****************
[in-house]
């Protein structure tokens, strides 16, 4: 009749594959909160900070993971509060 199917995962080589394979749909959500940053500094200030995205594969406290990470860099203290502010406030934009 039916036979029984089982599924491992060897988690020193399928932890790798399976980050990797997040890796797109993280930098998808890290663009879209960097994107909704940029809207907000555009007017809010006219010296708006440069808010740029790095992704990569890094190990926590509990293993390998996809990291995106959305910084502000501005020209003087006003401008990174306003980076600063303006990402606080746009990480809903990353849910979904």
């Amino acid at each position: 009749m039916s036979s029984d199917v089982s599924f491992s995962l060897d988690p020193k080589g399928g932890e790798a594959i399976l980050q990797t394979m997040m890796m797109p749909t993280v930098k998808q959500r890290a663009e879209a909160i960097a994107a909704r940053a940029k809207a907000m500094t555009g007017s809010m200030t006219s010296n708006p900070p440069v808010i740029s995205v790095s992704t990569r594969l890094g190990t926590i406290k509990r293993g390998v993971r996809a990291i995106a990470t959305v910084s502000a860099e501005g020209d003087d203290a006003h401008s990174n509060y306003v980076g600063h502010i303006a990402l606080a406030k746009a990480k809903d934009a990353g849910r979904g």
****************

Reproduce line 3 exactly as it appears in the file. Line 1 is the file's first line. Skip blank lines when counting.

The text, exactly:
């Amino acid at each position: 009749m039916s036979s029984d199917v089982s599924f491992s995962l060897d988690p020193k080589g399928g932890e790798a594959i399976l980050q990797t394979m997040m890796m797109p749909t993280v930098k998808q959500r890290a663009e879209a909160i960097a994107a909704r940053a940029k809207a907000m500094t555009g007017s809010m200030t006219s010296n708006p900070p440069v808010i740029s995205v790095s992704t990569r594969l890094g190990t926590i406290k509990r293993g390998v993971r996809a990291i995106a990470t959305v910084s502000a860099e501005g020209d003087d203290a006003h401008s990174n509060y306003v980076g600063h502010i303006a990402l606080a406030k746009a990480k809903d934009a990353g849910r979904g």